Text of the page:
But standing on the shores of what is known as the “Slave River” near the Cape Coast of Ghana, where men and women were once bathed before they were sold into slavery, Mike felt a sense of peace instead of horror.
“We had a ritual,” he said.
In his journey to explore his ancestry, Mike, a 57-year-old who lectures on cyber security, turned to 23andMe’s genetic testing to guide the way. Using 23andMe’s ancestry tools, Mike learned more about his mixed heritage rooted in both Africa and Russia. The information has filled in big gaps in his family history and helped Mike add more pages to what he likes to call “The One Story” tracing back the lives of his ancestors.
“23and me pointed me in the right direction in terms of knowing which records to sift through, which direction to go,” he said.
Standing there with other African Americans, Mike felt he was answering the prayers of his ancestors, a plea that their children and children’s children would be better off than they were. He saw evidence of that answered prayer in his own life — his family, his job and the things he’d achieved—and in the fact that he was able to return to tell the story of what had happened there.
“It was a powerful and healing experience,” he said. “Good indeed did come out of that story. Light came out of the darkness of what happened there.”
His results from 23andMe didn’t just point him to Africa, but to his European ancestry and it reminded him of the interconnections of all people.
With his results he knew that his ancestors were likely from West Africa, but here was more than the science pointing him in that direction. When he walked among the Fante people he was overcome with a strong sense of kinship. They had the same orientation toward the water and fishing his own family had.
“I was struck by the people, there was something about the music and the energy it just felt right,” he said.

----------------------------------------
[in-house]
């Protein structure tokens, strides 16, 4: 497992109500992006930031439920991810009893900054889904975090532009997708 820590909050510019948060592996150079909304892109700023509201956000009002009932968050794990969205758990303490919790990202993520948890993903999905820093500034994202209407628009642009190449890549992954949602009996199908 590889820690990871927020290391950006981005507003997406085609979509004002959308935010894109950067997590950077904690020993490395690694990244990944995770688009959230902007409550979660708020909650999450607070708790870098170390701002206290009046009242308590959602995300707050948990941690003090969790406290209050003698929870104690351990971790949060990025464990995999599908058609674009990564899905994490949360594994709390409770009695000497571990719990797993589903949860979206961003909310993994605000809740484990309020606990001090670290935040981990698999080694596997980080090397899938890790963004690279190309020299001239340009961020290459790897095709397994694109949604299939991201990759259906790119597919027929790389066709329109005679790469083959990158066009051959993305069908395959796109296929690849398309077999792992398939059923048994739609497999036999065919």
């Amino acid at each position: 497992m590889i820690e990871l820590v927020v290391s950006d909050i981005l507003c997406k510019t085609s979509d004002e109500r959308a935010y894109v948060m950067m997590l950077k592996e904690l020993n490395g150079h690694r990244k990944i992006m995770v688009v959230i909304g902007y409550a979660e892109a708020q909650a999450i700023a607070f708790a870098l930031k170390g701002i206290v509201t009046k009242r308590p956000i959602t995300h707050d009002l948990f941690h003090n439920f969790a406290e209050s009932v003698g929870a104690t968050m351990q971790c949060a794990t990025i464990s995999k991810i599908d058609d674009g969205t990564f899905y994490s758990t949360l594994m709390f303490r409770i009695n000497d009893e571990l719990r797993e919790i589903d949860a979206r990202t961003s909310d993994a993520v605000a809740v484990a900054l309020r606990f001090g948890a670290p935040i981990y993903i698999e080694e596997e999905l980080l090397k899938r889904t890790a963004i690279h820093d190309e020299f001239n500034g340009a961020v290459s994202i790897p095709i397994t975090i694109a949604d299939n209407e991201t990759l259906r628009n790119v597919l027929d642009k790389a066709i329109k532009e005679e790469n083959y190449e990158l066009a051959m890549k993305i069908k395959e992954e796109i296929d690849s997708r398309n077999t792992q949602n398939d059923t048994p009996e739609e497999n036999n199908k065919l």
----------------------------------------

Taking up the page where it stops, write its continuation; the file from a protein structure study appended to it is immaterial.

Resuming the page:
He knows that his E1a haplogroup points to ancestry in West Africa, but beyond the test results, Mike felt something deeper. He felt he was one of them.
The journey back to Africa capped a more than ten-year quest to discovery his ancestry, a hunt that included finding birth and death certificates in a rural town in Kentucky, contacts in Newfoundland and a convent in Baltimore.
The results from 23andMe also linked him to his mixed ancestry, one that is rooted in Africa, but includes both Jewish and, surprisingly to him, Scandinavian ancestry.
“My ancestors came from disparate places on the planet but all have lived the story of the struggle to seek a better life,” Mike said. “When I think about it, it gives me goose bumps because I am the sum total of all that they were, and now, I am the keeper of the memory.”
Some of that history Mike had heard from his own father. He heard about his great grandfather, Rush Green, who’d been owned by a man named Miller. Upon gaining his freedom his grandfather took the name “Green,” because he liked it.
“He told Papa, ‘a man has got the right to name his-self.’”
In his chronicling of his “One Story,” Mike has found his great grandfather’s grave in Paducah Kentucky, an “Aunt Minnie,” born in Russia whose native language was Yiddish, and records of his mother’s life being raised by the Oblate Sisters of Providence, an order of black Catholic nuns in Baltimore. He found records of his grandmother, Mary Brace, a white Canadian woman who had to give up his mother for adoption.
Through 23andMe he’s found relatives he didn’t know he had and he continues to fill in more pages of his family history.
“I strongly feel that we should invest in finding our ancestry because it really helps us as human beings not only to have a legacy that we can pass down but also to help with the healing,” Mike said. “Our country has experienced a great rift in that we have never fully investigated what happened. You’ve got to know where you’ve been so that you know where you’re going.”
23andMe provides genetic testing services for informational purposes; your results may or may not help you to search for or identify relatives or family members.